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After China's currency weakened beyond a closely watched level on Monday, the country's central bank set the yuan's official reference point at stronger than that point on Tuesday.
That important line is at seven yuan per dollar. In Monday's Asian afternoon trading hours, the onshore currency changed hands at 7.0304 against the dollar, while the offshore yuan traded at 7.0807 against the greenback.
On Tuesday morning, the People's Bank of China set the yuan fixing at 6.9683. That was stronger than the 6.9736 that had been expected, according to a Reuters estimate.
Still, it was weaker than the 6.9225 parity level from Monday morning — and it's the weakest since May 20, 2008, according to Reuters.
"Today's fix at USDCNY 6.9683 comes close to the estimates published each day by some of those attempting to mirror how the PBoC sets its mid-point relative to its trading partners. But it is nonetheless quite a big move and about double the increase seen yesterday," Robert Carnell, ING's chief economist head of research for Asia Pacific, said in a morning note.
Given the 2% permitted trading band for the yuan, that means the spot rate for the currency against the dollar could rise to 7.1, according to Carnell.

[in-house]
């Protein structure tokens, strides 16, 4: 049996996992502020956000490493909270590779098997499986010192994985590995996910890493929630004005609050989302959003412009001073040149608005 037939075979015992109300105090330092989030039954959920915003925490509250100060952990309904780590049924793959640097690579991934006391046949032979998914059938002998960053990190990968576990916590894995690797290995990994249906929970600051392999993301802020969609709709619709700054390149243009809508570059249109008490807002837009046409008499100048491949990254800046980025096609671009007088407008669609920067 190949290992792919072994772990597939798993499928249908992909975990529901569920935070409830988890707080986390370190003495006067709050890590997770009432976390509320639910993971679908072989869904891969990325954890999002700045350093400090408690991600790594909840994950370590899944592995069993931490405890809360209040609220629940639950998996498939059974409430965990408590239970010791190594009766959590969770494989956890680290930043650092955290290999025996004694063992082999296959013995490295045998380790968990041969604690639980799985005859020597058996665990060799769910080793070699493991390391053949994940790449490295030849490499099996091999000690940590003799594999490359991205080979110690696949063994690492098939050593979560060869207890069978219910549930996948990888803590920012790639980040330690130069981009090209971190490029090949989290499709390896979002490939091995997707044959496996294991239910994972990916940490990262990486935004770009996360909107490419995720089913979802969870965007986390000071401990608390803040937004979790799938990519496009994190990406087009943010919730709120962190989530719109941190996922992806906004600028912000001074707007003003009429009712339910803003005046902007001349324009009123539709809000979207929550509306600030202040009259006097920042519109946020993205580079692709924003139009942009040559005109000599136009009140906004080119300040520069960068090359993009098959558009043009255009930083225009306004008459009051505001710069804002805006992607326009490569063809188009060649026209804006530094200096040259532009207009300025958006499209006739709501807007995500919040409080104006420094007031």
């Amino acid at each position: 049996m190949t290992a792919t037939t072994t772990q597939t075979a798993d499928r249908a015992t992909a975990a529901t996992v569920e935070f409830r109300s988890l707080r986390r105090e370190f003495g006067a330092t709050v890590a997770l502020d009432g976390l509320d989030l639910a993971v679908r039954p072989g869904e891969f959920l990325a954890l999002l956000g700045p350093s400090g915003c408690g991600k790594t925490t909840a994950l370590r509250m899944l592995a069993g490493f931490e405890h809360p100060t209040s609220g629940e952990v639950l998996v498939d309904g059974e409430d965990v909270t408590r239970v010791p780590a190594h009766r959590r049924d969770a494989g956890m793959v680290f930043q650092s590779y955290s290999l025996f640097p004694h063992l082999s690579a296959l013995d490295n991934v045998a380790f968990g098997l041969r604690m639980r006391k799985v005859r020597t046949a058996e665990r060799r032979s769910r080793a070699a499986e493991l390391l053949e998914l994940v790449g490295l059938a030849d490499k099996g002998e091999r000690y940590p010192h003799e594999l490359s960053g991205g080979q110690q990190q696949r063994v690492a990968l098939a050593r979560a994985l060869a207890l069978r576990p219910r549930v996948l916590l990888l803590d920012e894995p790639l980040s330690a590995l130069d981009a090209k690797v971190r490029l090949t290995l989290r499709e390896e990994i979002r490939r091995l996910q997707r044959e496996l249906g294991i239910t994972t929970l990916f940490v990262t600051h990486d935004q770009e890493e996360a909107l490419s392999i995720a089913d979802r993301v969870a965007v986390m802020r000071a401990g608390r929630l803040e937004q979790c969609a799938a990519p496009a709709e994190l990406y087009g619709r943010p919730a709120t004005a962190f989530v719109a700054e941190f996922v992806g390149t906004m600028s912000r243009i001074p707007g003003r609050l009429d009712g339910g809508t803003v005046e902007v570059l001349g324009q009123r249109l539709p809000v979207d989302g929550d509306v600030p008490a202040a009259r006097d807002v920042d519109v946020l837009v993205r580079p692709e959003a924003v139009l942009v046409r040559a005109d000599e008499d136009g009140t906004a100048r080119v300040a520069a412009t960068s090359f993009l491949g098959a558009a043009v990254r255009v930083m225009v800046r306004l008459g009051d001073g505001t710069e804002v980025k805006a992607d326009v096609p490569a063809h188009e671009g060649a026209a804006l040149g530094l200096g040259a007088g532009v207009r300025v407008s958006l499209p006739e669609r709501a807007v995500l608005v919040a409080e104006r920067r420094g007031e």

"But the moves so far don't look anything like this big, and it seems that some market participants were expecting the fix today to be even higher, so the actual result is 'less unsupportive' than some had imagined," he added.
Markets around the world are closely watching the yuan's position against the 7-per-dollar level after the U.S. declared China a currency manipulator on Monday.
Monday's sharp weakening in the Chinese currency came after U.S. President Donald Trump unexpectedly announced fresh tariffs on Beijing last week, and so the yuan move was widely deemed a response from the Chinese side.
"I think this is clearly a retaliation that in the past China has refrained from doing," Claudio Piron, co-head of Asia rates and foreign exchange strategy at Bank of America Merrill Lynch Global Research, told CNBC's on Monday.
The next step after issuing the "manipulator" designation is for the U.S. to make its case to the International Monetary Fund, but that's not likely to lead to formal penalties. The label is mostly symbolic and matters more as a slight to one of the United States' biggest creditors and as an escalation in the ongoing Washington-Beijing trade war.
—Reuters and CNBC's Thomas Franck and Eustance Huang contributed to this report.